What is total hip replacement?
It is also known as total hip arthroplasty (THA). Hip replacement surgery involves replacing the worn out (diseased and painful) parts of the hip joint with an artificial hip joint implant designed to allow movement and stability close to that of a normal knee.
Who needs a hip replacement surgery?
The common indications for hip replacement are severe cases osteoarthritis (OA), rheumatoid arthritis (RA), advanced cases of avascular necrosis and some cases of fractured ips (fracture neck of femur). In India one of the commonest indications for hip replacement surgery is osteoarthritis secondary to avascular necrosis (AVN) of the hip and fracture neck of femur.
What are the benefits of hip replacement surgery?
The primary benefit that a hip replacement offers is relief of pain. Additionally it allows correction of deformity and leg length discrepancy (limb shortening). This leads to improved mobility and function, and will allow patients to return to their activities of daily living (ADL). After hip replacement most patients are able to walk independently though some patients especially those who are old may require a walking aid. With a conventional hip replacement patients are able to sit on a chair but are advised to avoid sitting on a low chair, squatting and sitting cross-legged on the floor (Indian style sitting). Some of the newer hip replacement implants with a large femoral head (like in large head metal-on-metal hip replacement or bipolar hemiarthroplasty) allow patients greater degree of hip mobility enabling them to sit on the floor or squat.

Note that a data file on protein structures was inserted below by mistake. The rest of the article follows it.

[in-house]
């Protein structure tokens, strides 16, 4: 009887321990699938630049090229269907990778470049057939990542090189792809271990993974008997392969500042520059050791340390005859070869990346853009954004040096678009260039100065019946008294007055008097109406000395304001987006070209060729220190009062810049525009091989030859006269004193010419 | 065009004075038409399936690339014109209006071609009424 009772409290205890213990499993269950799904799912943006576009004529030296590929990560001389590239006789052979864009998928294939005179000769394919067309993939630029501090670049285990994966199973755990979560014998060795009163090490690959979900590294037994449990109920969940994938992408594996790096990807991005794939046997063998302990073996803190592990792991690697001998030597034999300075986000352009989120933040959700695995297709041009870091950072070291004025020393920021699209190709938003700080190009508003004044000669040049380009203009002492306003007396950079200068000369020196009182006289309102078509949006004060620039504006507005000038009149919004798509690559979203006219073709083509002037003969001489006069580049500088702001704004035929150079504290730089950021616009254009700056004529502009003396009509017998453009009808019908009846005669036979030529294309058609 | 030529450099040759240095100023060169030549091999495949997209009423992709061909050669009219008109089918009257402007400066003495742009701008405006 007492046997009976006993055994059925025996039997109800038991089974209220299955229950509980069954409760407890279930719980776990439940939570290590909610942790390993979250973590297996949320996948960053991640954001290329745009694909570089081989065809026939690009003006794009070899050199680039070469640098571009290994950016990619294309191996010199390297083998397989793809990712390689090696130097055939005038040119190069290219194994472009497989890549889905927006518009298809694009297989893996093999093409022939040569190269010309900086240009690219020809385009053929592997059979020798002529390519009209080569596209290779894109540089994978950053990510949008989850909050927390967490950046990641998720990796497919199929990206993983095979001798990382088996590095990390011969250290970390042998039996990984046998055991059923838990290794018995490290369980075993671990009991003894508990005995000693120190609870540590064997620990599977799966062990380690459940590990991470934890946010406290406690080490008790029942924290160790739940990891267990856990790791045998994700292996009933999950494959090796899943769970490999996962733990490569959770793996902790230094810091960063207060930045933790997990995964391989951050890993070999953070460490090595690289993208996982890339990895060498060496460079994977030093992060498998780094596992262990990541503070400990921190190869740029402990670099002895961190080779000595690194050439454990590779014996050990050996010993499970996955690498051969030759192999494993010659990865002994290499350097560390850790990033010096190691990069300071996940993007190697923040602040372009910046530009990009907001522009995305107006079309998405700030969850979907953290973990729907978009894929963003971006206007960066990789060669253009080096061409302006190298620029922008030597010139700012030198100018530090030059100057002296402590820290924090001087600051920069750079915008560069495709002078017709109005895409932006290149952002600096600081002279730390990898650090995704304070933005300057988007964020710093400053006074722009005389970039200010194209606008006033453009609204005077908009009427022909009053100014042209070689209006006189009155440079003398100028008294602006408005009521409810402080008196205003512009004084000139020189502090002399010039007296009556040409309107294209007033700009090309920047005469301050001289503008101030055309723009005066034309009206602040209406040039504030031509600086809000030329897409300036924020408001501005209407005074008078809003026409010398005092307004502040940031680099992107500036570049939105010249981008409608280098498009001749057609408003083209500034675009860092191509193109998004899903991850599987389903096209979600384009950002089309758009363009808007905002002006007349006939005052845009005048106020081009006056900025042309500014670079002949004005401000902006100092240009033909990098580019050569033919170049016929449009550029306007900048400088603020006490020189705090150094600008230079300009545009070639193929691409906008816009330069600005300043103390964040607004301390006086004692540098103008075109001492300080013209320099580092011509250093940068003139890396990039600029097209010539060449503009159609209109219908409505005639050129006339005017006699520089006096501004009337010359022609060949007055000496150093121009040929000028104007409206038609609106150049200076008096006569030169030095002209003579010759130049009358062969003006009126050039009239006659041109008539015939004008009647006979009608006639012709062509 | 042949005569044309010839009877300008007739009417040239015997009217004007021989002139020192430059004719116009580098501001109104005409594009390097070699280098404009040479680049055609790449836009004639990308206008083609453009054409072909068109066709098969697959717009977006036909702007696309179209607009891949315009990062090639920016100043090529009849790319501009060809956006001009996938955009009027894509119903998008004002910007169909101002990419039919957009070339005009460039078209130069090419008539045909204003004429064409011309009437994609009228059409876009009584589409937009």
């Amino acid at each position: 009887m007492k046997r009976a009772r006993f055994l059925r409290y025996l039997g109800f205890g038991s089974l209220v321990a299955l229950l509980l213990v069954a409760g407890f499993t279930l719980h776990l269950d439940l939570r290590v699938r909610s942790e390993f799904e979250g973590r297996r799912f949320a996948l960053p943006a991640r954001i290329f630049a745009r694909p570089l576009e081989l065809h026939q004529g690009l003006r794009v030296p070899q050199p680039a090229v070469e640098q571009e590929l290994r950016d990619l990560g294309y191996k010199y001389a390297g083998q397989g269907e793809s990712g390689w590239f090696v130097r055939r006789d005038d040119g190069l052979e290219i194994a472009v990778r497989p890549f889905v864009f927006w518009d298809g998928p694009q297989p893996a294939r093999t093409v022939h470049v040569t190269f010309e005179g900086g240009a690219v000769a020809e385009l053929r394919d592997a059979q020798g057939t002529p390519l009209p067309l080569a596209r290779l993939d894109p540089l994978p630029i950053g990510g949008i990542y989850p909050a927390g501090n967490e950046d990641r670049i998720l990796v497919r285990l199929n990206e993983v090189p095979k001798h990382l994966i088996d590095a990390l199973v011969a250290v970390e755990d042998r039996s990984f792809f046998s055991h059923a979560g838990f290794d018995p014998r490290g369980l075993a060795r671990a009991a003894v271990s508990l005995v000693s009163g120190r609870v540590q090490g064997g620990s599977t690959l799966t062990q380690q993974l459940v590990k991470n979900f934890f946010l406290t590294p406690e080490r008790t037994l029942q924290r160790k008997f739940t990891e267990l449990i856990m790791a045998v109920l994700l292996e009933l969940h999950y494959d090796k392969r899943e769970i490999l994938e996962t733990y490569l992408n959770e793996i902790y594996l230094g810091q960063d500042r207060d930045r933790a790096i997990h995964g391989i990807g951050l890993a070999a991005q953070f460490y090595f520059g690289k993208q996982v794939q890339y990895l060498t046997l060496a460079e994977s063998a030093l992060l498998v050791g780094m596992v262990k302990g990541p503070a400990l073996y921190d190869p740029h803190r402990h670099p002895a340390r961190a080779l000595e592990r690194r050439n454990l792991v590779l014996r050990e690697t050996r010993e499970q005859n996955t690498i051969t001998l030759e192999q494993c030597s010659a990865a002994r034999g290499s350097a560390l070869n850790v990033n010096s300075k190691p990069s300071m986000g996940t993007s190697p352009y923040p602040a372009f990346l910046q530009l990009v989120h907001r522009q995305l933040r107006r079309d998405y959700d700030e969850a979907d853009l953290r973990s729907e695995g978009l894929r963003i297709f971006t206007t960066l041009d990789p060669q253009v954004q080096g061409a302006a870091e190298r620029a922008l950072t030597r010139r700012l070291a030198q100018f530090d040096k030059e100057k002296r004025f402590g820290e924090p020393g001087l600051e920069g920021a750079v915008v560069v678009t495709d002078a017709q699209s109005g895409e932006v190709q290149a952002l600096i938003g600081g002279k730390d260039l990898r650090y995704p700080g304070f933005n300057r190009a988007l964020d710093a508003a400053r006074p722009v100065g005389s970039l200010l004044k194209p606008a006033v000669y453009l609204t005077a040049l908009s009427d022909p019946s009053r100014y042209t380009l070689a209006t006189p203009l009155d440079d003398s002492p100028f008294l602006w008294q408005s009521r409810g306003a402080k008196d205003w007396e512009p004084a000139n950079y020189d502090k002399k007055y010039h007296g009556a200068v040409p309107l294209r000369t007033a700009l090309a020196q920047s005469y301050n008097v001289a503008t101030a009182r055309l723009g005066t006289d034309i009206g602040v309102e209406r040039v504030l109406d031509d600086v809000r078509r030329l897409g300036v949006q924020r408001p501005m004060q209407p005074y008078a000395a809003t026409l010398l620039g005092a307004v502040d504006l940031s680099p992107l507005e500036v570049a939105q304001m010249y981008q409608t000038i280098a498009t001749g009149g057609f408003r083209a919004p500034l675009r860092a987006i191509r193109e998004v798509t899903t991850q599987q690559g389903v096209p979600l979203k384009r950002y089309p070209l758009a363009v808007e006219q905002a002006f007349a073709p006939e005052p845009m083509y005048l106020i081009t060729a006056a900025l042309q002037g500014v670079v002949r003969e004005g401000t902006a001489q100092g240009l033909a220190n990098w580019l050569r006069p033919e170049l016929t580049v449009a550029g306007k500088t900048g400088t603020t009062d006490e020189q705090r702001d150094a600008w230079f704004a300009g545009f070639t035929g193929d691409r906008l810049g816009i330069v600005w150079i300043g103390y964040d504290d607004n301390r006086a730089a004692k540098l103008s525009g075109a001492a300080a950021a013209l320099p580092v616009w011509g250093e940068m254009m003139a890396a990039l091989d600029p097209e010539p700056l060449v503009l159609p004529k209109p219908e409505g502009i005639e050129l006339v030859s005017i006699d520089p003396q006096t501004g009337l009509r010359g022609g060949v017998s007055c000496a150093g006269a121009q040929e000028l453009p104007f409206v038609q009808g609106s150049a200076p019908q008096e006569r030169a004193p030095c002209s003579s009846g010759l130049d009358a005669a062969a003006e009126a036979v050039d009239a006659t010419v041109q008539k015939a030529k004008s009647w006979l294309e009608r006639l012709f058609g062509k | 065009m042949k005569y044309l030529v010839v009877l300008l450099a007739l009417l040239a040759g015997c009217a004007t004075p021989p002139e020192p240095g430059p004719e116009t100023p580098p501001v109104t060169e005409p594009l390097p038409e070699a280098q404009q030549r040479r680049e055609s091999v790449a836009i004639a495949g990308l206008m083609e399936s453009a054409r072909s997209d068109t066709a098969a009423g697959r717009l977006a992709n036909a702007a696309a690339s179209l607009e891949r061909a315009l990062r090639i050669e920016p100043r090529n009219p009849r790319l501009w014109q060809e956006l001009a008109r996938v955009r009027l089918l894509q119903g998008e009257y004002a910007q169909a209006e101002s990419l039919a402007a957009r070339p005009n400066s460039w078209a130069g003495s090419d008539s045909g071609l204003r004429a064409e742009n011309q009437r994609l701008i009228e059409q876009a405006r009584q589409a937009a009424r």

What are the “do’s and don’ts” after hip replacement surgery?
Majority of the patients with hip replacement are able to perform most of their activities of daily living. Most patients are able to walk without any walking aid, though some older patients may need to use a walking stick for support. Patients can climb stairs and sit and get up from a chair or couch on their own. Patients who have a conventional hip replacement should avoid low chairs, squatting and cross-legged sitting. Those with a large head hip replacement (36 mm or above head size) are able to squat and even sit cross-legged (Indian style sitting). These activities need specific rehabilitation (exercise program) after surgery. It is however recommended that patients avoid such activities on a routine basis as it may put an undue strain on the hip which can cause a dislocation or increased wear, and therefore reduce the longevity of the artificial joint. Use of western-style toilet is also recommended. Patients may be able to play sports like golf and tennis and drive a car once they have fully recovered from the surgery. Complete recovery may take about 2-3 months.